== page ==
How to Resolve Tacoma, Pierce County, Affordable Housing Difficulty

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Tacoma and Pierce Counties will raise millions in affordable housing finance over the next 20 years after state lawmakers pass a law that allows local communities to collect a portion of the state's sales tax.  This sunset view shows a neighborhood in north Tacoma looking southeast towards Mount Rainier.

Tacoma and Pierce Counties will raise millions in affordable housing finance over the next 20 years after state lawmakers pass a law that allows local communities to collect a portion of the state’s sales tax. This sunset view shows a neighborhood in north Tacoma looking southeast towards Mount Rainier.

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Compassion doesn’t make a pencil, and it won’t build enough affordable housing in Pierce County. In Tacoma alone, nearly 15,000 units are missing from the 2018 Affordable Housing Action Strategy; at $ 200,000, a unit worth $ 3 billion. The rest of the county is likely to have similar needs.

A new intergovernmental initiative called South Sound Housing Affordability Partners hopes to make progress. Here are four ideas that can help: monetize benefits; Removing restrictions on local government; Rethink zoning; and invite builders to profit.

Monetization of social benefits

Investors want a return. If we expect governments and private donors to make significant investments in affordable housing, we need a clear and credible return on investment. Head Start has been talking about ROI for years: every dollar spent on Head Start gives back seven to nine dollars in specific social benefits. Affordable housing should have a similar calculation and use ROI to lay a foundation for support.

Local governments unleashed

For decades, local governments have been prevented from giving public land or renting it cheaply. The legal landscape is more lenient now; Governments should take advantage of the changes.

For example, a new Washington law from 2018 allows local governments to give land to nonprofit and for-profit property developers for affordable housing. This move did not result in much new housing on site, however. We see two reasons for this.

First, for profit property developers are the preferred recipients of such land because they serve the lowest incomes. But nonprofits take more time to arrange funding, so they essentially have excess bank assets. For-profit developers could build faster, but they’re at the end of the line. Allocating more land to for-profit builders could translate into more affordable units faster.

Second, when the acquisition or improvement of surplus land relies on federal dollars (often it does), developers are cautious about triggering Davis-Bacon requests. Davis-Bacon is federal law requiring contractors to pay “prevailing wages” when federal funds are used; these wages and the associated bookkeeping can add significantly to costs. Nonprofits (which generally need public funding anyway) aren’t put off by Davis-Bacon; but for-profit developers stay away.

The underlying assumption can be wrong. A 2016 federal appeals court ruling states that Davis-Bacon will not transfer if a local government leases land to a for-profit corporation. This ruling can open up more excess public land to all types of builders.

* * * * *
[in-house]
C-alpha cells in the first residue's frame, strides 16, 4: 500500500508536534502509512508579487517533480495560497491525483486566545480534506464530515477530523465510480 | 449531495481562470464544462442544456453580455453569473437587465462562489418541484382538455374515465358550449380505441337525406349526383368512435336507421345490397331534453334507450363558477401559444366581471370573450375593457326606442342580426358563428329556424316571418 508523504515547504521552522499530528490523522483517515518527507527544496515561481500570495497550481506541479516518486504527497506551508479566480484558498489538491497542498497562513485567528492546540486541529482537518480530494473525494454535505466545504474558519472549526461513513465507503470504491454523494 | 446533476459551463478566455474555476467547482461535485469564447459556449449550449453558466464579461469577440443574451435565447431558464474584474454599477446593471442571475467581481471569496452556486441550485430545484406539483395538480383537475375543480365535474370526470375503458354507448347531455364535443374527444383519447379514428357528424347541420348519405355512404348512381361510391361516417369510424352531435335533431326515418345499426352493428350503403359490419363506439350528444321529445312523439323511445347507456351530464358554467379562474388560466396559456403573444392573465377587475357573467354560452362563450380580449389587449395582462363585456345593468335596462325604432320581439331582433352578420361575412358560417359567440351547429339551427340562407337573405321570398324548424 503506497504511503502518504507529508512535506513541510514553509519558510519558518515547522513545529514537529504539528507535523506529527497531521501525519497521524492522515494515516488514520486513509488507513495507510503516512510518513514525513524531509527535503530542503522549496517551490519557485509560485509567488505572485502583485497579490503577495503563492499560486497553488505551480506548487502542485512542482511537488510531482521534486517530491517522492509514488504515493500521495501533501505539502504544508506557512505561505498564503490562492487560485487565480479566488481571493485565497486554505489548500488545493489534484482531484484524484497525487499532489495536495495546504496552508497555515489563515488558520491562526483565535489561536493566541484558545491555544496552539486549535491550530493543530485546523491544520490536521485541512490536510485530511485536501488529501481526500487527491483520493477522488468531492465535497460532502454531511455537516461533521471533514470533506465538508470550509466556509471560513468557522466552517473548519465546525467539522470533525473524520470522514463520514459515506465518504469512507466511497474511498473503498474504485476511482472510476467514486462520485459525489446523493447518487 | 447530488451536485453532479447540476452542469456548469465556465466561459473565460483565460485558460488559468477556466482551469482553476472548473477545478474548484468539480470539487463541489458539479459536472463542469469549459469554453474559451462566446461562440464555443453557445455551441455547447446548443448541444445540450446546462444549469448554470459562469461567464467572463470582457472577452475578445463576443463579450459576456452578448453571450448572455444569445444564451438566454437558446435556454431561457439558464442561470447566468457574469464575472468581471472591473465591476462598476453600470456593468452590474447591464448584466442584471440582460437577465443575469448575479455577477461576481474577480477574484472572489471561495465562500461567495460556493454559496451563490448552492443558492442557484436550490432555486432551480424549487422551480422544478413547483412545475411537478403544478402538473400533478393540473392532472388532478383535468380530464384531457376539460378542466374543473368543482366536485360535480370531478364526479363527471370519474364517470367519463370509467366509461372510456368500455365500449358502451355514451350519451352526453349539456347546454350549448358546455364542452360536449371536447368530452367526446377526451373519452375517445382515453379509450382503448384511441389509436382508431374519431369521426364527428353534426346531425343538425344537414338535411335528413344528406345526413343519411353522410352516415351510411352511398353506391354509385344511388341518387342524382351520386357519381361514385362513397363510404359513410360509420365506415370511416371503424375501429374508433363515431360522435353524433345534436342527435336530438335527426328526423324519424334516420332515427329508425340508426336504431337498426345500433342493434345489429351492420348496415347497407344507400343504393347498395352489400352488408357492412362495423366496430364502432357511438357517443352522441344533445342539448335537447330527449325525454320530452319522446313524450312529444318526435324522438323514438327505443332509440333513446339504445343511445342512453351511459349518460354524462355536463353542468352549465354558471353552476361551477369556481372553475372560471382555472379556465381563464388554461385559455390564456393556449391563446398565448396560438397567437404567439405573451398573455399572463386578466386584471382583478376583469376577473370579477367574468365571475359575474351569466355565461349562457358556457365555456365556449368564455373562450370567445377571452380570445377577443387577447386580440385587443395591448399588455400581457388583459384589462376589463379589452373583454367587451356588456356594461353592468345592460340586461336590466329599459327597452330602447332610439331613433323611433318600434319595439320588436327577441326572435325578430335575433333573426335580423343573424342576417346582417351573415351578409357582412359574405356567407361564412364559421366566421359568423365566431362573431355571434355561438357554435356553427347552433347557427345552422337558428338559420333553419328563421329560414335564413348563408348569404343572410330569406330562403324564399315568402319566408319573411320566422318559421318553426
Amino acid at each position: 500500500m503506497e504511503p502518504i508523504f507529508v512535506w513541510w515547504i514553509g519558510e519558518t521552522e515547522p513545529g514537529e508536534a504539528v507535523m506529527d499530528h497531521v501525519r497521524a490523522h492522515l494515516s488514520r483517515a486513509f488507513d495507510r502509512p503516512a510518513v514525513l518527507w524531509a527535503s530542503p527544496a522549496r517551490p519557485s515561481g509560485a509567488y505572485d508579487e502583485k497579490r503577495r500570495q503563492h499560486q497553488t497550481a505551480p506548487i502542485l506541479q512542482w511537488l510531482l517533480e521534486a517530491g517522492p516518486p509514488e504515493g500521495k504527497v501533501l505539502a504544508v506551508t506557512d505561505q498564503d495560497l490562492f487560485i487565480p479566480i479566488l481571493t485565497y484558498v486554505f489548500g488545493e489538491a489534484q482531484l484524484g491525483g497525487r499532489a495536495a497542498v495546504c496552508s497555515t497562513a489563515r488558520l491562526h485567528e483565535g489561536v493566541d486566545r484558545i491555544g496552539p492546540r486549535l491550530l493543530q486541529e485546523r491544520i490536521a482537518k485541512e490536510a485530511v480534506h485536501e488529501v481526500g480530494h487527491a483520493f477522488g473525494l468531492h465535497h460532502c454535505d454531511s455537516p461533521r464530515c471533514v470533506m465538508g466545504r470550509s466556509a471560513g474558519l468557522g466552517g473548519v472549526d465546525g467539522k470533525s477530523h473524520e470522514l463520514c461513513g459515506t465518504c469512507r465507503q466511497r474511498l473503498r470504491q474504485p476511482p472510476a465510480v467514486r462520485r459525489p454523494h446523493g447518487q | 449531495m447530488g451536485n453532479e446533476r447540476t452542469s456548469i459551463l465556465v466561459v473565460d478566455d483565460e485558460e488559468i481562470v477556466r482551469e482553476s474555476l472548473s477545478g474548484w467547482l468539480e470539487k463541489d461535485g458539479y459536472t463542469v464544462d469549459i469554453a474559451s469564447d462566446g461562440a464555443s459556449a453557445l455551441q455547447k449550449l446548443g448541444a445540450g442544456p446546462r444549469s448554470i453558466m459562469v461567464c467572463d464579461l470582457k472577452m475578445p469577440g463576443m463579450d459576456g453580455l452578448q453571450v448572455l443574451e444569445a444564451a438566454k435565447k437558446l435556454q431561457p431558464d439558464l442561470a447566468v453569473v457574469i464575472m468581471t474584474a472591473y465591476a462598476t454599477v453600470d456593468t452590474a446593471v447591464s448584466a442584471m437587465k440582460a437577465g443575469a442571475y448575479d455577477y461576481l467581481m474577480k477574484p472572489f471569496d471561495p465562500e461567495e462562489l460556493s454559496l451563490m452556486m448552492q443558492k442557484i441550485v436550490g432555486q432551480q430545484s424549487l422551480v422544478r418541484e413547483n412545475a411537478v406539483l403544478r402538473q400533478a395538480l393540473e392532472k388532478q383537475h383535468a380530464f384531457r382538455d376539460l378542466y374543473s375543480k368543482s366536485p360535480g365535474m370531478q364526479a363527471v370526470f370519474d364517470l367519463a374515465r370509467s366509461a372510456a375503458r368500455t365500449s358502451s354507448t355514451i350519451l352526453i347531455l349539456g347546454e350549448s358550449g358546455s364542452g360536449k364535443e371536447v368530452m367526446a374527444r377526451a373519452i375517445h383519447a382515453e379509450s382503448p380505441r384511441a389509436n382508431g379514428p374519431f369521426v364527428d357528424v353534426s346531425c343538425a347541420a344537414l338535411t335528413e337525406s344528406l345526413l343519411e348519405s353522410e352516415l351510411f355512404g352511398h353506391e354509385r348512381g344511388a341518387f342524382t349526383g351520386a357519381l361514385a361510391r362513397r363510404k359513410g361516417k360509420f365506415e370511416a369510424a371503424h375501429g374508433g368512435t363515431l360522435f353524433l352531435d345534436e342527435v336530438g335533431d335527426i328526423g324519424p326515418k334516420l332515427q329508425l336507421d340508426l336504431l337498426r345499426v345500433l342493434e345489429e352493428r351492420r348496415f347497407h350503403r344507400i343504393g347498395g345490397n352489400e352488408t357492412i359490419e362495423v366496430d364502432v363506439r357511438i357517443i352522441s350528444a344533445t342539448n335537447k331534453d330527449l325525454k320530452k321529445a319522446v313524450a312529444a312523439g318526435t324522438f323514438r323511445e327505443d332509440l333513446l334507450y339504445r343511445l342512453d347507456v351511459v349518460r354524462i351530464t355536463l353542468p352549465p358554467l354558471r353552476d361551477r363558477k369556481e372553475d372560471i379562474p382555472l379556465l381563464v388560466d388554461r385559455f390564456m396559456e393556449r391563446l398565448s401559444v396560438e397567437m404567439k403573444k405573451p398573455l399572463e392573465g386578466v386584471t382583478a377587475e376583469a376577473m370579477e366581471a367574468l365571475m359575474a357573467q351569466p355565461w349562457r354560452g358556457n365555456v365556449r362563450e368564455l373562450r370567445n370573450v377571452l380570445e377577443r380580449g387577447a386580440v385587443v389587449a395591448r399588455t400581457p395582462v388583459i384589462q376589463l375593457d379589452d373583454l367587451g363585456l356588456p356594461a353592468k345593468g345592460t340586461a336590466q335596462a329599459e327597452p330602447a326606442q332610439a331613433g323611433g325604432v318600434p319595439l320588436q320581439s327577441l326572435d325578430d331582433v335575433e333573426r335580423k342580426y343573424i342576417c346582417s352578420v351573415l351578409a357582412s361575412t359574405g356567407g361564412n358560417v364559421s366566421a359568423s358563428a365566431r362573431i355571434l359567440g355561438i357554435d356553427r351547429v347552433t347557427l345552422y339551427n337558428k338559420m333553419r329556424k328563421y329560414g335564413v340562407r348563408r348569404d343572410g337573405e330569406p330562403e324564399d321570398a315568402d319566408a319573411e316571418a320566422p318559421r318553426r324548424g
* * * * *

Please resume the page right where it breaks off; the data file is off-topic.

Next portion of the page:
Rethink zoning

Four plexes will not solve our problem with affordable housing. The need is too great and developers cannot make money from small projects. That means we need more space for big projects. There are places where zoning allows such projects, but if we continue to group them in a few places we run the risk of separating low-income people from the rest of the community.

The solution is obviously some form of inclusive zoning that enables larger projects in mainstream neighborhoods. As Home in Tacoma demonstrated, this is not an easy step. But it can be an essential one.

Open for business

When local government asks home builders why they aren’t creating more affordable housing, the answer is simple: they make more money doing other things. That’s rational. But what if we ask the wrong builders?

Housing Finance publishes a list of the 50 best home builders in the country annually. These builders are primarily for profit and many are publicly traded. You make money from a repetitive, streamlined construction process and managing the property after construction. They rent to people with low incomes above the 65th percentile AMI.

By accommodating the upper third of the low-wage earners, we could relieve the overall system and reduce competition for existing units. It’s good.

However, these builders don’t seem to like it here. The top ten had together produced over 20,000 units in the past year but built no new projects in Washington. Maybe South Sound Partners can figure out why these big construction companies aren’t building here and then lower the barriers. It could result in thousands of new units quickly without significant public investment.

Is that enough?

I have outlined four steps: demonstration of the ROI; Flexibility in land disposition; including zoning; and the recruitment of for-profit builders. Will these do the trick? I do not know. The need is great and growing; public and private resources are thinly scattered. But it’s almost certain that more of it won’t solve the problem. Whether these or many other ideas, we need new approaches. Let’s hope South Sound Partners take them over. Soon.

Ken Miller was formerly chairman of the board of directors for the Tacoma Housing Agency; he owns DADU Homes.

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